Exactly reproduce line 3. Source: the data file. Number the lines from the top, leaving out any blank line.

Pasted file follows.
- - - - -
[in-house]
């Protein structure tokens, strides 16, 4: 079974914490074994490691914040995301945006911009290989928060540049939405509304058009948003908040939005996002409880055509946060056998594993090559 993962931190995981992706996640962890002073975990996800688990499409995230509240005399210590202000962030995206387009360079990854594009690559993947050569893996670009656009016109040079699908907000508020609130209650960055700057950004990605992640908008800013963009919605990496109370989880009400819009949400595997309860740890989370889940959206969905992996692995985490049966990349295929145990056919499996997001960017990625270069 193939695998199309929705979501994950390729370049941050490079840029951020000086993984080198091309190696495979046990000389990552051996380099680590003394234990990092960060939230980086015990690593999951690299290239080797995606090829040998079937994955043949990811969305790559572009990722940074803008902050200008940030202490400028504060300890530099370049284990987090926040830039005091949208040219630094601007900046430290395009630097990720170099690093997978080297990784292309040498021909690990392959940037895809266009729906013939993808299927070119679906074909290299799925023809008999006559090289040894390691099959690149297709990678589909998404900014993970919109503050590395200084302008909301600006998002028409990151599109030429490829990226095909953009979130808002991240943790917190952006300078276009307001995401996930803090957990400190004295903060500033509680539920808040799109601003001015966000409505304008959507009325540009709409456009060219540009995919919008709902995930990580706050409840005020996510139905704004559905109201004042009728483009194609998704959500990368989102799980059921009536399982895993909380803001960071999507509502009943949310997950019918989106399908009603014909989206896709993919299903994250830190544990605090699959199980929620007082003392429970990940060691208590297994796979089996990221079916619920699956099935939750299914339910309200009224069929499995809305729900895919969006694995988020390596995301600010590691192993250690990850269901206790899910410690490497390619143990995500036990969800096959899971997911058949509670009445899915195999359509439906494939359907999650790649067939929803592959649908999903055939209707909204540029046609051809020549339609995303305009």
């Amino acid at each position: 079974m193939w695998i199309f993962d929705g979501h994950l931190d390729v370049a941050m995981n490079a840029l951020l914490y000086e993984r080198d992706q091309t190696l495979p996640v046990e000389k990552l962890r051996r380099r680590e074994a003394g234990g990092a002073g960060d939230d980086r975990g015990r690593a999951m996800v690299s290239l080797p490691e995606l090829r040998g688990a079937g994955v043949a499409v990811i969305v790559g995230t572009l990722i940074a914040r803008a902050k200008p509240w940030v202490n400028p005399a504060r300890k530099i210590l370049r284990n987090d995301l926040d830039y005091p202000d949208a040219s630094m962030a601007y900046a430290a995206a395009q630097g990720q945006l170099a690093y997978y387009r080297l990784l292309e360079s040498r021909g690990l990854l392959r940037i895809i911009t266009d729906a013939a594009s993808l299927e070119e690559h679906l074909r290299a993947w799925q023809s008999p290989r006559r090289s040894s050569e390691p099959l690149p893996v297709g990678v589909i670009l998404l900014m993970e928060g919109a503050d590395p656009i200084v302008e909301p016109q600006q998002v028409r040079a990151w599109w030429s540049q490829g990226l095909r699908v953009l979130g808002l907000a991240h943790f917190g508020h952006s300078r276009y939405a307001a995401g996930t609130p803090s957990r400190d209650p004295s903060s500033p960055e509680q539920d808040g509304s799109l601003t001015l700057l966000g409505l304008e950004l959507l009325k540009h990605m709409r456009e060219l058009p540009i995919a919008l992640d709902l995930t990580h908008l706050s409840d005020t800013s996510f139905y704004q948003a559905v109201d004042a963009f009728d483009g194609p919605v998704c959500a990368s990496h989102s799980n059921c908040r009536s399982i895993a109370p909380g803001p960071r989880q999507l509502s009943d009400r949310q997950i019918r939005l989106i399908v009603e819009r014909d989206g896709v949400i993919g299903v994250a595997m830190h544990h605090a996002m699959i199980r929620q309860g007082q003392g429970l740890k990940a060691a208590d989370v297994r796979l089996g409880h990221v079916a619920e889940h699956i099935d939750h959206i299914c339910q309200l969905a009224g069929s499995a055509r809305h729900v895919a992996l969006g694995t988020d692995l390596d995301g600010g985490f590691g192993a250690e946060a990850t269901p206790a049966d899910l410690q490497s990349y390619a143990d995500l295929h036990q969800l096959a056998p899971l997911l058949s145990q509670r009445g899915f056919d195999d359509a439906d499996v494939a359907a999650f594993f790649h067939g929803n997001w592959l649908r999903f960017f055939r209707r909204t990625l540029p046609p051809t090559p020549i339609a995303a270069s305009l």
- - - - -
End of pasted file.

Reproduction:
């Amino acid at each position: 079974m193939w695998i199309f993962d929705g979501h994950l931190d390729v370049a941050m995981n490079a840029l951020l914490y000086e993984r080198d992706q091309t190696l495979p996640v046990e000389k990552l962890r051996r380099r680590e074994a003394g234990g990092a002073g960060d939230d980086r975990g015990r690593a999951m996800v690299s290239l080797p490691e995606l090829r040998g688990a079937g994955v043949a499409v990811i969305v790559g995230t572009l990722i940074a914040r803008a902050k200008p509240w940030v202490n400028p005399a504060r300890k530099i210590l370049r284990n987090d995301l926040d830039y005091p202000d949208a040219s630094m962030a601007y900046a430290a995206a395009q630097g990720q945006l170099a690093y997978y387009r080297l990784l292309e360079s040498r021909g690990l990854l392959r940037i895809i911009t266009d729906a013939a594009s993808l299927e070119e690559h679906l074909r290299a993947w799925q023809s008999p290989r006559r090289s040894s050569e390691p099959l690149p893996v297709g990678v589909i670009l998404l900014m993970e928060g919109a503050d590395p656009i200084v302008e909301p016109q600006q998002v028409r040079a990151w599109w030429s540049q490829g990226l095909r699908v953009l979130g808002l907000a991240h943790f917190g508020h952006s300078r276009y939405a307001a995401g996930t609130p803090s957990r400190d209650p004295s903060s500033p960055e509680q539920d808040g509304s799109l601003t001015l700057l966000g409505l304008e950004l959507l009325k540009h990605m709409r456009e060219l058009p540009i995919a919008l992640d709902l995930t990580h908008l706050s409840d005020t800013s996510f139905y704004q948003a559905v109201d004042a963009f009728d483009g194609p919605v998704c959500a990368s990496h989102s799980n059921c908040r009536s399982i895993a109370p909380g803001p960071r989880q999507l509502s009943d009400r949310q997950i019918r939005l989106i399908v009603e819009r014909d989206g896709v949400i993919g299903v994250a595997m830190h544990h605090a996002m699959i199980r929620q309860g007082q003392g429970l740890k990940a060691a208590d989370v297994r796979l089996g409880h990221v079916a619920e889940h699956i099935d939750h959206i299914c339910q309200l969905a009224g069929s499995a055509r809305h729900v895919a992996l969006g694995t988020d692995l390596d995301g600010g985490f590691g192993a250690e946060a990850t269901p206790a049966d899910l410690q490497s990349y390619a143990d995500l295929h036990q969800l096959a056998p899971l997911l058949s145990q509670r009445g899915f056919d195999d359509a439906d499996v494939a359907a999650f594993f790649h067939g929803n997001w592959l649908r999903f960017f055939r209707r909204t990625l540029p046609p051809t090559p020549i339609a995303a270069s305009l």